Newton’s Law applies to every mass in the universe and any two masses have a mutual force. This means the Earth pulls you down with the same force that you pull the Earth up. The larger the masses, the more force between them and the closer the masses are to each other, the larger the force of gravity is between them. The force of gravity is inversely proportional to the distance between the masses so doubling the distance, reduces the force of gravity by one quarter.
Masses & Weight in our Solar System
The Sun has a mass of 1.989 x 1030 kilograms and contributes 99.8% of the mass in our solar system. Its gravity holds the solar system together. Similarly, Jupiter’s gravity holds its moons in orbit around it and Earth’s gravity holds the Moon in orbit around it.
A planet’s mass dictates the amount of gravity it will produce. In decreasing order, the planets have the following masses:
Planetary Masses In Decreasing Order | |||
Rank | Planet | Mass (1024 kg) | Mass (x1021 tons) |
1 | Jupiter | 1898 | 2092 |
2 | Saturn | 568 | 626 |
3 | Neptune | 102 | 113 |
4 | Uranus | 86.8 | 95.7 |
5 | Earth | 5.97 | 6.58 |
6 | Venus | 4.87 | 5.37 |
7 | Mars | 0.642 | 0.707 |
8 | Mercury | 0.33 | 0.364 |
Gravity is calculated as the gravitational acceleration on a rocky planet’s surface at the equator and at 1 bar pressure level in the atmosphere for gas giants.
Planetary Gravity In Decreasing Order | |||
Rank | Planet | Gravity (m/s2 kg) | Gravity (ft/s2) |
1 | Jupiter | 23.1 | 75.9 |
2 | Neptune | 11.0 | 36.0 |
3 | Earth | 9.8 | 32.1 |
4 | Saturn | 9.0 | 29.4 |
5 | Venus | 8.9 | 29.1 |
6 | Uranus | 8.7 | 28.5 |
7 | Mars | 3.7 | 12.1 |
8 | Mercury | 3.7 | 12.1 |
The force of gravity that acts on an object is known as an object’s weight. The weight (W) of an object on Earth with mass (m) is W= m * g where g=Earth’s acceleration due to gravity = 9.8 m/s2.
If we know the weight of an object on Earth we can calculate the weight of that object on another planet The weight of an object on planet X is Wx= We * gr where We= the weight of the object on Earth and gr= ratio of planet X’s gravity to Earth’s gravity.
Gravity Ratio In Decreasing Order & Example Masses | ||||
Rank | Planet | Gravity ratio | Weight on Planet (kg) | Weight on Planet (pounds) |
1 | Jupiter | 2.36 | 118 | 236 |
2 | Neptune | 1.12 | 56 | 112 |
3 | Earth | 1 | 50 | 100 |
4 | Saturn | 0.916 | 45.8 | 91.6 |
5 | Venus | 0.907 | 45.3 | 90.7 |
6 | Uranus | 0.889 | 44.4 | 88.9 |
7 | Mercury | 0.378 | 18.9 | 37.8 |
8 | Mars | 0.377 | 18.8 | 37.7 |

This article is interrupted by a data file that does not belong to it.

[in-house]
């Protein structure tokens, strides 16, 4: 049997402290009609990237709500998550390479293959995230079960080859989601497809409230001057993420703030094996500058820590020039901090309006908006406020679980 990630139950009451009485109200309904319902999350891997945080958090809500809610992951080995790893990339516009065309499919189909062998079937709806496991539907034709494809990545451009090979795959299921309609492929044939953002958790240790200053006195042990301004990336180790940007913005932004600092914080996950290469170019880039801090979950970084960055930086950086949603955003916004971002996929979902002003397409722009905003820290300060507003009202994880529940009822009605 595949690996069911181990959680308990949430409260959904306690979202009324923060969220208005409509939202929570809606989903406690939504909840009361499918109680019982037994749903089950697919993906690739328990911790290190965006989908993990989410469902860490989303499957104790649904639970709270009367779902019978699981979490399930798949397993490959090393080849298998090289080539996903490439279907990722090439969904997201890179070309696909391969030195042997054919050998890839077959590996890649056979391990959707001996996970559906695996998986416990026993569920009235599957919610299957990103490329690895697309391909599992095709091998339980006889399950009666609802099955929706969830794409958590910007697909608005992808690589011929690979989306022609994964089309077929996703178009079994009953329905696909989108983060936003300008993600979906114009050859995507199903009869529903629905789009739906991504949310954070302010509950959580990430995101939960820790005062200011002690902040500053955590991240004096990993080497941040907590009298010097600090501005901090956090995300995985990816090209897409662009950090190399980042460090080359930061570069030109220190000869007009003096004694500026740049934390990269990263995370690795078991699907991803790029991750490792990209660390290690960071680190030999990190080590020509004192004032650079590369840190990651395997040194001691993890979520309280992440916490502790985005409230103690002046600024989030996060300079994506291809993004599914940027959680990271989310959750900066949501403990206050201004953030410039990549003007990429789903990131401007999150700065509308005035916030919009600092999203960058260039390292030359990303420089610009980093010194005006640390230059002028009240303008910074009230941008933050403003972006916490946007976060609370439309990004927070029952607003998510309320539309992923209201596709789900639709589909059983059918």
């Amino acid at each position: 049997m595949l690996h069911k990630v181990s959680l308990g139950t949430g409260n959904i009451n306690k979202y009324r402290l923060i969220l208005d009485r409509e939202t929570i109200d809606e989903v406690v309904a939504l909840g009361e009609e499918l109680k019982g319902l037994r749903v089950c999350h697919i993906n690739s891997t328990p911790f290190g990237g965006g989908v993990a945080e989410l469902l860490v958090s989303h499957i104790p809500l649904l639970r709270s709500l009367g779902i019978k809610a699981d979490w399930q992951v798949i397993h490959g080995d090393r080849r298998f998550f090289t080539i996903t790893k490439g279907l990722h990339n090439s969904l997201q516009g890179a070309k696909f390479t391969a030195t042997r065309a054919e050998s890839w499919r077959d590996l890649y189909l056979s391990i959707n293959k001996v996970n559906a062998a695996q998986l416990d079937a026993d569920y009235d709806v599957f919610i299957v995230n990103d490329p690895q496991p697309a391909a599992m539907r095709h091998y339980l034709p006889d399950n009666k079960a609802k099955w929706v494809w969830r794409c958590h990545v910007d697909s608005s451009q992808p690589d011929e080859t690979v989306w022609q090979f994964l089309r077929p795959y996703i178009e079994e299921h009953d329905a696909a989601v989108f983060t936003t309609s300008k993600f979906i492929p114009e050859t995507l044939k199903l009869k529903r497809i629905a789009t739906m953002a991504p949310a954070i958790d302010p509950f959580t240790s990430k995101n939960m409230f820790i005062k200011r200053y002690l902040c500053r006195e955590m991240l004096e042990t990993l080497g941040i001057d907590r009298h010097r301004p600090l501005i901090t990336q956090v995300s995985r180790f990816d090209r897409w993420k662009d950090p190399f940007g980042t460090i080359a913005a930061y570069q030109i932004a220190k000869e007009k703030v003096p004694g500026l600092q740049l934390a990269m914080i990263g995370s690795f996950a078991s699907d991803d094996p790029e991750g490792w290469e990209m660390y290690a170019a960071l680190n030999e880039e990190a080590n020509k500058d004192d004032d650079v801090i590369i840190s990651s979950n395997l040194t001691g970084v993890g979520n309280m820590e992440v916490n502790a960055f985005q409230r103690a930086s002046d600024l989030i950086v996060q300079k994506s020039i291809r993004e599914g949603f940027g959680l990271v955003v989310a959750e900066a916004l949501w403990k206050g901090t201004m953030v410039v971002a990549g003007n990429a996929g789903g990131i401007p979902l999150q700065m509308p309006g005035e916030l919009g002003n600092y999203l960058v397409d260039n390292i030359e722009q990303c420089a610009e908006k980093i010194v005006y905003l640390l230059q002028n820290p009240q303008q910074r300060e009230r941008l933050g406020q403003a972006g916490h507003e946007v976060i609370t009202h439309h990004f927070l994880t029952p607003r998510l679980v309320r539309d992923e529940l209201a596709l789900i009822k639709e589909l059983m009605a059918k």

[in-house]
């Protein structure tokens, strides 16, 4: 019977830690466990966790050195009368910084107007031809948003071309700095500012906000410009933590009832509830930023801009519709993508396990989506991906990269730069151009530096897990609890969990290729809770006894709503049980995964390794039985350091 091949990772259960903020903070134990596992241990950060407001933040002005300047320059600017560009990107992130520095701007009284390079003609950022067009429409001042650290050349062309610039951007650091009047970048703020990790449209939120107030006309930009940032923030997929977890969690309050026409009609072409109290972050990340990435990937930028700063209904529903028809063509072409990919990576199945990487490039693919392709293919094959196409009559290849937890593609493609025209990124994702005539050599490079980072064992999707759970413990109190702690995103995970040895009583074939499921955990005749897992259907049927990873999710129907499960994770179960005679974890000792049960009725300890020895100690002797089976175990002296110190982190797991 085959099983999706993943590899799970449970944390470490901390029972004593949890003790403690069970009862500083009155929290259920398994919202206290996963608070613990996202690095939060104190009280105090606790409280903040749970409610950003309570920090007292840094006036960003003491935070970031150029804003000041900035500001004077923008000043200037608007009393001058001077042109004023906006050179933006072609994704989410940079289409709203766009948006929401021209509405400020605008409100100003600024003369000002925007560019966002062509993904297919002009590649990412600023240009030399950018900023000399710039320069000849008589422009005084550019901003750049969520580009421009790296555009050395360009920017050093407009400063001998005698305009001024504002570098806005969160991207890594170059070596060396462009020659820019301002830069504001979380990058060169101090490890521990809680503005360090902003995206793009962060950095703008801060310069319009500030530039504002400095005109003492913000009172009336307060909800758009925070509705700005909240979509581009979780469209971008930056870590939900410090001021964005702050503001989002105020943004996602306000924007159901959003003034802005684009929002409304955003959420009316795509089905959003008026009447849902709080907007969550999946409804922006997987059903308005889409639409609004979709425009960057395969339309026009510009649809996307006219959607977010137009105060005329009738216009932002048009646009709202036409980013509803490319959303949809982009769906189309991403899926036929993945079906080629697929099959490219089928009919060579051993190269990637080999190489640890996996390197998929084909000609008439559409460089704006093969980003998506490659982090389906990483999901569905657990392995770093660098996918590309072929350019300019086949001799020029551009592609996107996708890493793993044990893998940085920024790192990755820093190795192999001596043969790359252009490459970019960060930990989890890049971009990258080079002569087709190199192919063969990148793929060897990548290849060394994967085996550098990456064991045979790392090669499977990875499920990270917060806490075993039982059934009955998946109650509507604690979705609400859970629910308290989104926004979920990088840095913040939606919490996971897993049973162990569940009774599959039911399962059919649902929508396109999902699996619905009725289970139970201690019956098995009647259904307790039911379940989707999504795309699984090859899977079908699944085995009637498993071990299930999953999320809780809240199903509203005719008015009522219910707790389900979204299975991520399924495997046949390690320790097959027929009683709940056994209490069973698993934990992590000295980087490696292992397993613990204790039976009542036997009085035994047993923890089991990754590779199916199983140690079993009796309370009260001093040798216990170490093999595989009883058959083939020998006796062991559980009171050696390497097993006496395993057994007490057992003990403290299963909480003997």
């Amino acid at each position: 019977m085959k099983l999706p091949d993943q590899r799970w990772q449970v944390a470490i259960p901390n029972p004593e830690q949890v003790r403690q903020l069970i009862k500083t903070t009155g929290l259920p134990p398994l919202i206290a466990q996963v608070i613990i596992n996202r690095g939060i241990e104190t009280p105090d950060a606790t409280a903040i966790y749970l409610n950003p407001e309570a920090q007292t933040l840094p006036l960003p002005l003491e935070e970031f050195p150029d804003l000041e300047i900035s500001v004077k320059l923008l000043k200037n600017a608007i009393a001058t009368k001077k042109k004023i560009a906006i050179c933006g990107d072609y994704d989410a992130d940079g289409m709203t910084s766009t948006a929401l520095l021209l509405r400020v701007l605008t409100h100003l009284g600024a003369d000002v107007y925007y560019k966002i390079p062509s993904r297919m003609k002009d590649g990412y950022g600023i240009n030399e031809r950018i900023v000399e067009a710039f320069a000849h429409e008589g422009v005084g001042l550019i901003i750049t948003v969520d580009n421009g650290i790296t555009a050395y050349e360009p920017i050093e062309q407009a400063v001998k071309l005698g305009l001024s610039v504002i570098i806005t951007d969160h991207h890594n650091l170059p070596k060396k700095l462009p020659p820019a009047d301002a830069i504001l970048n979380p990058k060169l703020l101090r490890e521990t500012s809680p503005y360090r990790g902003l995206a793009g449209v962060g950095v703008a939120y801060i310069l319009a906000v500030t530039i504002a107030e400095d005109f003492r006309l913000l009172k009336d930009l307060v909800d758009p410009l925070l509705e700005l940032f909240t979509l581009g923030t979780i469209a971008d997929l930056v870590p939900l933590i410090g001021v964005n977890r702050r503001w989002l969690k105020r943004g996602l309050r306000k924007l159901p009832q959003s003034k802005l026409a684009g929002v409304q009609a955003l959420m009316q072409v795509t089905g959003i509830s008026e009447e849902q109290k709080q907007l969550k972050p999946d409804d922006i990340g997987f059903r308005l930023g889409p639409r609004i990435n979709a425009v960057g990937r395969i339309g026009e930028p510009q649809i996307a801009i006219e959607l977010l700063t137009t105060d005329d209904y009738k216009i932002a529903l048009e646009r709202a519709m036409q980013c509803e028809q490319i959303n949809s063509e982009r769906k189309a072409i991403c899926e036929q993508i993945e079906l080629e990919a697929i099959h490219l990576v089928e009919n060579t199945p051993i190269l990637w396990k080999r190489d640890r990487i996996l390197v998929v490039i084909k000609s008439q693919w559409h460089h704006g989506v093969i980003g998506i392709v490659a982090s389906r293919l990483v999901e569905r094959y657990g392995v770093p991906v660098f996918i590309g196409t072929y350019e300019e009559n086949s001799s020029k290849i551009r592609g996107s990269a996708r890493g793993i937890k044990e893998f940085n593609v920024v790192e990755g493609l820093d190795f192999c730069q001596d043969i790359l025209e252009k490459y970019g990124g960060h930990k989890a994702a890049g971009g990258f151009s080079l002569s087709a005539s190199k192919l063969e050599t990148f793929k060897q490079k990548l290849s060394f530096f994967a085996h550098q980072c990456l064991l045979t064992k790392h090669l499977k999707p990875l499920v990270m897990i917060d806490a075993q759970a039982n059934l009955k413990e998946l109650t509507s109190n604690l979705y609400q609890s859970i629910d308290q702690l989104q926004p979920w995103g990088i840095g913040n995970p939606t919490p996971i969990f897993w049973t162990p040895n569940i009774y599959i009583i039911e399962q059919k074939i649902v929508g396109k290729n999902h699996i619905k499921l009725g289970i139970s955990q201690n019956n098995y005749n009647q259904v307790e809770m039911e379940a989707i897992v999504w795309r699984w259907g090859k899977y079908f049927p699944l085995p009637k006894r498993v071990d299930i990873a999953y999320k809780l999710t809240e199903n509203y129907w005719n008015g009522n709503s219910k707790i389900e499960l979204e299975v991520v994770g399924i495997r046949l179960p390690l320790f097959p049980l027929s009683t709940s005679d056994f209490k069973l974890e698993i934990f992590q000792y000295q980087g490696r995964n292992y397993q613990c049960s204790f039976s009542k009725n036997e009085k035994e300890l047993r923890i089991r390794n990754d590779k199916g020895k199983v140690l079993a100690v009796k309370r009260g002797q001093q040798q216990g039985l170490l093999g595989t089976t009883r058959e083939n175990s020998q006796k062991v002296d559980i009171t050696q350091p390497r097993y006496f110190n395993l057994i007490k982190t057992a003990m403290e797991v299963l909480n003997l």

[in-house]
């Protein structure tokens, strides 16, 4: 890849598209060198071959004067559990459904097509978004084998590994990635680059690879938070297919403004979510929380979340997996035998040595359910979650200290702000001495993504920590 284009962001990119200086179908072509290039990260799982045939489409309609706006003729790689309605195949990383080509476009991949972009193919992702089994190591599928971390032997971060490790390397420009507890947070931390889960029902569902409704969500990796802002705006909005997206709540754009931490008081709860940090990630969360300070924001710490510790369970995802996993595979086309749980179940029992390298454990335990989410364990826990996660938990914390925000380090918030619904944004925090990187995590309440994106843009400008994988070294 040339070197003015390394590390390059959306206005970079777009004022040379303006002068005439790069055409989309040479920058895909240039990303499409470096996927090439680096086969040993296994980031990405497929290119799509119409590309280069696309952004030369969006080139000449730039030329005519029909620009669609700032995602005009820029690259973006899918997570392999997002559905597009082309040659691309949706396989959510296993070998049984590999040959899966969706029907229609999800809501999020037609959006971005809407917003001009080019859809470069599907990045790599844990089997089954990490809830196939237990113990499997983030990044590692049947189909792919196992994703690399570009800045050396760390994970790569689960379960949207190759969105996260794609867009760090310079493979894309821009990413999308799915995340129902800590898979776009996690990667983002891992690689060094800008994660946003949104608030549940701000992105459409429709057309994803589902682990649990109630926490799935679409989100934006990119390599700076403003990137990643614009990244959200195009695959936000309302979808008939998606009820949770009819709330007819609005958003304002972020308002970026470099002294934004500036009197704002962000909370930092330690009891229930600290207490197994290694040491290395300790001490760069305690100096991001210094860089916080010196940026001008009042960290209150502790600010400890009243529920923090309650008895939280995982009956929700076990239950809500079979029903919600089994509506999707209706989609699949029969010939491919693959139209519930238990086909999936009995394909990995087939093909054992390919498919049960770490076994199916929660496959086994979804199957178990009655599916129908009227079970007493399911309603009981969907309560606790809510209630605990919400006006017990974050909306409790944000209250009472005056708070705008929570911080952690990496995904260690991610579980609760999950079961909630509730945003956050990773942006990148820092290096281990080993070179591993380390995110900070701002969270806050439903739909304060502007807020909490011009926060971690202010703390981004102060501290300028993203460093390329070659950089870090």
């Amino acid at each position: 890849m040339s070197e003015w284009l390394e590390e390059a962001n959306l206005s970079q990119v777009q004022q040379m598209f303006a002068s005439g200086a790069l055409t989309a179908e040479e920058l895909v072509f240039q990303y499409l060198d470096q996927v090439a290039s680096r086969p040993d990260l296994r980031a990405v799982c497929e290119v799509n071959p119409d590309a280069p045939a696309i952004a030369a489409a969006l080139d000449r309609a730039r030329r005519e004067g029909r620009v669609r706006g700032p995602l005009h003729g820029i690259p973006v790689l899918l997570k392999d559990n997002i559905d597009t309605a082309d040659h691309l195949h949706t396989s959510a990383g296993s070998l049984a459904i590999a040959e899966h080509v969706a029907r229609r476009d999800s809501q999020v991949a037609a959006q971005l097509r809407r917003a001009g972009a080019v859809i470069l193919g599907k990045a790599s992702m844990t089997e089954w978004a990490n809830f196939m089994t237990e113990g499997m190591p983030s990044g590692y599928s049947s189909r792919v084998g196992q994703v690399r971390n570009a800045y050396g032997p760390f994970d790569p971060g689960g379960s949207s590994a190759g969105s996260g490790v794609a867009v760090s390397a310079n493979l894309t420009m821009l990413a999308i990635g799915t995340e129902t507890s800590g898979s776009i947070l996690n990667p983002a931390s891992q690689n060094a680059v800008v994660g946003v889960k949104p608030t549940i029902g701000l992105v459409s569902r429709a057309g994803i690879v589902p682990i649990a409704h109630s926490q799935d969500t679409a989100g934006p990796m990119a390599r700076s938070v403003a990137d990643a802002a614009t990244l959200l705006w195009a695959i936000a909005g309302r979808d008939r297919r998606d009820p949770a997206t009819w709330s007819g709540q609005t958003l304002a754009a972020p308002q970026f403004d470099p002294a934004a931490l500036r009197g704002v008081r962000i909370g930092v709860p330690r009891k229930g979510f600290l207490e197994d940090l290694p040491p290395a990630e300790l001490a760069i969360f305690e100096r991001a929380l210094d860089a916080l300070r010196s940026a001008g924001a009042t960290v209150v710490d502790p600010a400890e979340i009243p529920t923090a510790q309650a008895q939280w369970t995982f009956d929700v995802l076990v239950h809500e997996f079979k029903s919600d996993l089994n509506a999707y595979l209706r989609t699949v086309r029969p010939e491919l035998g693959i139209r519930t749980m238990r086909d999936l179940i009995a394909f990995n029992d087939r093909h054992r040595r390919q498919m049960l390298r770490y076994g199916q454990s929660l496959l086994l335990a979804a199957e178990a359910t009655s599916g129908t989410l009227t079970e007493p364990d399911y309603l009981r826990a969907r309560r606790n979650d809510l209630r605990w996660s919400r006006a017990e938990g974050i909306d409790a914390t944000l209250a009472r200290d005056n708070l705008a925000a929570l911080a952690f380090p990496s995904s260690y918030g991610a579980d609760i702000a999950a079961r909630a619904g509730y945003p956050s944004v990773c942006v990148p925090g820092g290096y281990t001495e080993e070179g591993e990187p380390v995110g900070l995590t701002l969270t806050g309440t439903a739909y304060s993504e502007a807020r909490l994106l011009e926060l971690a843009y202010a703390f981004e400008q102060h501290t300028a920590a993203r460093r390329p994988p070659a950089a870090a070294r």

Long Nineteenth Century
Newton’s Law doesn’t explain what caused gravity or how it passes from one side of the universe to the other. In 1905, German mathematician and physicist, Albert Einstein (1879-1955) published his Theory of Special Relativity, in which energy =mass * c2, where c=speed of light in a vacuum=3.0×108 m/s.
In 1915, Einstein published his General Theory of Relativity which included gravity. A key concept of this theory is the principle of equivalence: the force produced by gravity is exactly the same as the force produced by acceleration. This means gravity is the curvature of spacetime around mass or energy.
In 1919, British astronomers Frank Watson Dyson (1868-1939) and Arthur Eddington (1882-1944) confirmed this when they observed light rays being distorted during a solar eclipse. Einstein predicted that when large masses are disturbed they will send out gravitational waves. In 2015, gravitational waves were detected for the first time by scientists in the United States.
Jupiter’s Gravitational Influence
Jupiter’s gravity affects objects that don’t orbit it. It pulls asteroids and comets toward Jupiter. These objects may have their orbits altered from circular to elliptical, they may be pulled into Jupiter or put on a collision course with one of the inner planets. Long-period comets may be flung out of the solar system. Jupiter’s gravity prevented the asteroid belt between Mars and Jupiter from forming a planet when our solar system was young.
Written by Tanya C. Forde
Hi! I’m Tanya C. Forde, MSc (earth sciences). I was raised under the dark sky of rural Alberta and have been fascinated by astronomy since childhood. I began my exploration of the night sky with naked-eye viewing before moving on to binoculars and then telescope ownership. I also write for Sewn By Tanya.